The Real Impact Of Moving Smith To Denver

The Patriots sent defensive lineman Le Kevin Smith packing to the Rockies for a Draft pick. Can the trade come back to bite them or is it a win-win for the team? What does Josh McDaniels think of dealing with Belichick? We take a look at this recent deal with Denver and the impact it will have.

The Broncos and Patriots worked out a trade that sent defensive end Le Kevin Smith to Denver. There is obviously familiarity between the sides. Josh McDaniels served as offensive coordinator for Bill Belichick before getting the head coaching job in Denver.

"Bill's great to work with," McDaniels said. "We continue to have a solid relationship and we didn't have any arguments about this thing."

-- McDaniels ran a physical camp, with all but four practices in full pads, and took it easy on them at the end. On the final day of practice he cut out one session, and the one remaining session was at half speed.

"I commend them on the way they approached training camp and worked," McDaniels said.

The Broncos traded a fifth-round pick in 2010 to New England for Smith, who should immediately contribute in Denver's line rotation. The Broncos are looking for big defensive linemen and at 308 pounds Smith fits in well.

The issue for Smith is he doesn't have much more experience than anyone else in the rotation, especially at end. He played 31 games over three years with the Patriots, but has no NFL starts.

New England Patriots rookie offensive lineman Sebastian Vollmer, left, blocks defensive lineman Le Kevin Smith during NFL football training camp at Gillette Stadium in Foxborough, Mass., Saturday, Aug. 1, 2009. (AP Photo/Winslow Townson)

New England Impact

The move to send Smith to Denver makes sense when one breaks down the roster, trying to project the final 53. Smith was a bubble player at best, and with the performance of some of the rookies, he became an outsider looking in.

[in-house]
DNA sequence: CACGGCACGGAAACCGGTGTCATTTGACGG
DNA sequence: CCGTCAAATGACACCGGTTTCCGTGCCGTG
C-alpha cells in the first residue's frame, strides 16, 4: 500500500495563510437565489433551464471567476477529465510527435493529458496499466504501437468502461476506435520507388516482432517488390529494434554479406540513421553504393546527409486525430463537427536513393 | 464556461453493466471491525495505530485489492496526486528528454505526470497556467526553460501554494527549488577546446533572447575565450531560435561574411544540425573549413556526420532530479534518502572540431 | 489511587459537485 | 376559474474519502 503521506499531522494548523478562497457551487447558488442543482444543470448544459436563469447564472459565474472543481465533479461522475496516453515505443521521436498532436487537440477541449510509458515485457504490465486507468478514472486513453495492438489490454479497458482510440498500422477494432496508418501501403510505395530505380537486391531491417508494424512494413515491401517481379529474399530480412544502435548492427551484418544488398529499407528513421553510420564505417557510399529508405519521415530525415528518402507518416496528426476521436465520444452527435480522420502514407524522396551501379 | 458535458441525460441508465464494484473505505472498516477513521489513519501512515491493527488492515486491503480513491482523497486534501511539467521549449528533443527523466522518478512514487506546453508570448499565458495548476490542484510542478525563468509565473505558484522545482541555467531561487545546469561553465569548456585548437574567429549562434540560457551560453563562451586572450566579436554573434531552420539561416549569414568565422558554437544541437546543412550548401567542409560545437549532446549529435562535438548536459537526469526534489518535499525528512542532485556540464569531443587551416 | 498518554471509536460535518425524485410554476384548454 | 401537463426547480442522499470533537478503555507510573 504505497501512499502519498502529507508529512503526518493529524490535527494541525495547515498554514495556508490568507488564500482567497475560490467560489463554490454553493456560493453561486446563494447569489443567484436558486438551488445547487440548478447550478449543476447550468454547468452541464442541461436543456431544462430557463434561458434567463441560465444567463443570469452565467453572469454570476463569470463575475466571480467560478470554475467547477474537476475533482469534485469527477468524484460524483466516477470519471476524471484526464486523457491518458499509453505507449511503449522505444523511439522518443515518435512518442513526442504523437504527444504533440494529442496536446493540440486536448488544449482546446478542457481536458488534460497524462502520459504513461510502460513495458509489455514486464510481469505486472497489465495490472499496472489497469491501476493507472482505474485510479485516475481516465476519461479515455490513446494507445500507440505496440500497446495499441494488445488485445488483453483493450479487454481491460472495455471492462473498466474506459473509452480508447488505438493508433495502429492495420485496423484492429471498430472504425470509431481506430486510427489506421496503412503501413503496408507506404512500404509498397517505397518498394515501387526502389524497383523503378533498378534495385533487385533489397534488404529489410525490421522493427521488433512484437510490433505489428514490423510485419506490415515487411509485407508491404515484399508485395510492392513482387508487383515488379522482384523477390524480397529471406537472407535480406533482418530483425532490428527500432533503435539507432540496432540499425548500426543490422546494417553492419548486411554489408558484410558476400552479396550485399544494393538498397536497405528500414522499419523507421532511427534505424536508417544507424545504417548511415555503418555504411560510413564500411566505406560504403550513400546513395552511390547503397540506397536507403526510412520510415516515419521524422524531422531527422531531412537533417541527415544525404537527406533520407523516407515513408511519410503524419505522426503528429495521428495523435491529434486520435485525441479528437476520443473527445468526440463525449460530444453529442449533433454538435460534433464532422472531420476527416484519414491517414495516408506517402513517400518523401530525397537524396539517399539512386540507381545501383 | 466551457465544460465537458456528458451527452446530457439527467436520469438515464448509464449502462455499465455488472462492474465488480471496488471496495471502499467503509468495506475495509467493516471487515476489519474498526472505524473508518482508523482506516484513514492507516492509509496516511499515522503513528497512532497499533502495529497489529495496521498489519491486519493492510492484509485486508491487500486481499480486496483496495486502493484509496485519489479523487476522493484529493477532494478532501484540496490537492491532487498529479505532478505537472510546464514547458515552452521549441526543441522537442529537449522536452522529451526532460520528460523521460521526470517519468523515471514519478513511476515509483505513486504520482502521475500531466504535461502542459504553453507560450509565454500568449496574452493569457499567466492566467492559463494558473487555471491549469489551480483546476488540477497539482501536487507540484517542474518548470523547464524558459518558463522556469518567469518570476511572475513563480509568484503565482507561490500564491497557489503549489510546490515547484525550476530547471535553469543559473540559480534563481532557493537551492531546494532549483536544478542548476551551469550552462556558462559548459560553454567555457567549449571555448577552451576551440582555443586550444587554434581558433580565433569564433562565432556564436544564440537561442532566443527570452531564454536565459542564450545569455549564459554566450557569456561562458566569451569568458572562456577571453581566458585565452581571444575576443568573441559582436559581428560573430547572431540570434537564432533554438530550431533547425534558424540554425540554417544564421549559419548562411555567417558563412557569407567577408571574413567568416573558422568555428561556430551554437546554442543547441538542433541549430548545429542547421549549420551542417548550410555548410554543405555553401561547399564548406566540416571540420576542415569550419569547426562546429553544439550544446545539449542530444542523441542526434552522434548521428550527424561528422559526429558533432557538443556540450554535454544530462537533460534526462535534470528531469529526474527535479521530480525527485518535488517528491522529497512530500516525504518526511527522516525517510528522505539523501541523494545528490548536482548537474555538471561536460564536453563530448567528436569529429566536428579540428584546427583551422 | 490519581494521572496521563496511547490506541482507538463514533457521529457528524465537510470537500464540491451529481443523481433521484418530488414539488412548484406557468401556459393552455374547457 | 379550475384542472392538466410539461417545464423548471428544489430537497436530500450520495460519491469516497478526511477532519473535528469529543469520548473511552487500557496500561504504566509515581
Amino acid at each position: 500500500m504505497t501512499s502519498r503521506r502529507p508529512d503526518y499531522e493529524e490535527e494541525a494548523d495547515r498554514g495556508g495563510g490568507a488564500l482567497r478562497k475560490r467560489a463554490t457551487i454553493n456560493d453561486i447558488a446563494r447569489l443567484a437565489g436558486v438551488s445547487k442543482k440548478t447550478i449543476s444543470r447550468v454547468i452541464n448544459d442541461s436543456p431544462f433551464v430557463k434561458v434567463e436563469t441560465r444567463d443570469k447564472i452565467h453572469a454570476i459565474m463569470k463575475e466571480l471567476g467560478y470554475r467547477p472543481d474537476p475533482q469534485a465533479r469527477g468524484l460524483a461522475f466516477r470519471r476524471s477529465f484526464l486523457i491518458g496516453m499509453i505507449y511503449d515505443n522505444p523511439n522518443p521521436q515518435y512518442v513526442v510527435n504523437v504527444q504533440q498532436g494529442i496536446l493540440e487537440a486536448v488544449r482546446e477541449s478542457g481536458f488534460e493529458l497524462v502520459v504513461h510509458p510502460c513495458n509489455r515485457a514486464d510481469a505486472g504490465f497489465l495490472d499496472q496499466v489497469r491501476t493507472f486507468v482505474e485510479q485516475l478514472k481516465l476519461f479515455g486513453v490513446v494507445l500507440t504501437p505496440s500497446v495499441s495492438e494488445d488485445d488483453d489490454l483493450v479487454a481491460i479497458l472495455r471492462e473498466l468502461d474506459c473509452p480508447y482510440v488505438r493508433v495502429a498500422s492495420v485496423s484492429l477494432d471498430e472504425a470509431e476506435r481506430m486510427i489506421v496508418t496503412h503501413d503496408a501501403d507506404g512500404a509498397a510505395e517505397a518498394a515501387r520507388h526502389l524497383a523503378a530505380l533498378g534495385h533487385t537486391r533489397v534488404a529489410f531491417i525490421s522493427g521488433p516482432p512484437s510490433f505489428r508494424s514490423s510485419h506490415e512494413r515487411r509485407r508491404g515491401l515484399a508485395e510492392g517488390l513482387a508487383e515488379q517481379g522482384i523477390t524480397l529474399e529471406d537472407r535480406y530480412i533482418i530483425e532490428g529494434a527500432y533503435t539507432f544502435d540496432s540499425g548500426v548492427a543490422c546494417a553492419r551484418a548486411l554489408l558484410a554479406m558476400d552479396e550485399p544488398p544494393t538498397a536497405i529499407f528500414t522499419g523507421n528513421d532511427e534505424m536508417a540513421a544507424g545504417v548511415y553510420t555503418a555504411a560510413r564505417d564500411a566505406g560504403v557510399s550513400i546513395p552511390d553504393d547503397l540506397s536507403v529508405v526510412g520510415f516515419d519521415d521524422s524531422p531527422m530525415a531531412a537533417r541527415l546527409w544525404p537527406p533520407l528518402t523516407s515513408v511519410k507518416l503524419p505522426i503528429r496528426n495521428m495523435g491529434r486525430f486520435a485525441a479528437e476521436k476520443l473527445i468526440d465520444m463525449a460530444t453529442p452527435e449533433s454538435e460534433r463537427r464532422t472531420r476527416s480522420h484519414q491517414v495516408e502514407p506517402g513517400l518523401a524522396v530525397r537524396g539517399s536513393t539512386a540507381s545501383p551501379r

New England had high hopes for the former Nebraska product after selecting him in the sixth round (206th overall) of the 2006 NFL Draft. The 6-foot-3, 310-pound defender was brought in to solidify the interior line. Some Draft experts projected Smith much higher in terms of potential, but a knee injury caused his stock to slide.

Smith isn't quite built to be the rush end in a 3-4, and he hasn't quite stout enough to be an anchor at nose tackle. When the Patriots employ the 4-3 scheme they've been working with this training camp, Smith has more of an opportunity to get on the field

Smith was always on the outside of the Top 5 defensive lineman on the Patriots roster. He fell just behind DE's Richard Seymour, Ty Warren and Jarvis Green as well as interior DL's Vince Wilfork and Mike Wright.

When the Patriots added DT Ron Brace, DL Myron Pryor and DL Darryl Richard via the Draft the pecking order became even more competitive after the top 5.

Titus Adams and Stephen Williams are another pair of bodies in the mix with Williams the newcomer to the team this season. Both are longer shots to unseat the rookies Pryor and Brace, but Adams has shown glimpses in his recurring stints on the roster.

Compensation Impact

With Smith in Denver, New England recoups a draft pick (their fourth) they had traded to the Raiders for LB Derrick Burgess. The trade was Burgess for a 3rd and a conditional 4th. With the pick from Denver, the Raiders get a 3rd and a 5th.

By getting back their fourth, New England improved the value of their 2010 Draft to one where they can pick 97-128 in the fourth round from 129-160 in the fifth round (not including compensatory spots).

In English, that translates into getting a Jonathan Wilhite rather than a Matt Slater (Based on 2008 Draft picks).

Positive / Negative

PRO: Unloading Smith now creates an opportunity to retain Pryor or Richard. If one, or both, rookies can show promise in the remainder of the preseason it gives the Patriots a chance to retain some developmental talent with more potential upside than Smith.

Netting a fifth round pick is better than releasing Smith without compensation. The Patriots have parted ways with players of Smith's caliber before without getting compensation in return. Smith wouldn't have earned the Patriots a compensatory pick because he would not have left as a fee agent, he would be a cut victim, therefore not subject to compensatory eligibility.

The fifth round pick becomes a fourth round by default as mentioned earlier in relation to the Derrick Burgess trade.

CON: Smith is easily one of the better backups, proving his worth when injuries befell the Patriots defensive line in recent years. Pryor, Richard, Williams are all unknowns.

According to reports, the Patriots also gave Denver a seventh round pick to get a fifth for Smith.

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